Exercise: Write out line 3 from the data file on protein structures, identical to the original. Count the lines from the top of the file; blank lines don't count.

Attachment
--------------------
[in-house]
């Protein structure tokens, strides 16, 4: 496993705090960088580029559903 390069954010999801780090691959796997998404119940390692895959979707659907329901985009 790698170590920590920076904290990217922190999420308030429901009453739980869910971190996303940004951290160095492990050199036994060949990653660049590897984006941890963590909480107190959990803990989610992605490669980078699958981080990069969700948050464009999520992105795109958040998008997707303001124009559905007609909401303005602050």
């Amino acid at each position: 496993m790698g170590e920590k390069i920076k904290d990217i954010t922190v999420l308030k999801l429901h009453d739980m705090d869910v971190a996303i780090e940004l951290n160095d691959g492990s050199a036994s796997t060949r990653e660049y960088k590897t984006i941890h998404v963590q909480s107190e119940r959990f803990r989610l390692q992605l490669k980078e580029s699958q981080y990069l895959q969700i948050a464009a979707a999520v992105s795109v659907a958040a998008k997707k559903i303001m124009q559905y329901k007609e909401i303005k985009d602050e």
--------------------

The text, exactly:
């Amino acid at each position: 496993m790698g170590e920590k390069i920076k904290d990217i954010t922190v999420l308030k999801l429901h009453d739980m705090d869910v971190a996303i780090e940004l951290n160095d691959g492990s050199a036994s796997t060949r990653e660049y960088k590897t984006i941890h998404v963590q909480s107190e119940r959990f803990r989610l390692q992605l490669k980078e580029s699958q981080y990069l895959q969700i948050a464009a979707a999520v992105s795109v659907a958040a998008k997707k559903i303001m124009q559905y329901k007609e909401i303005k985009d602050e």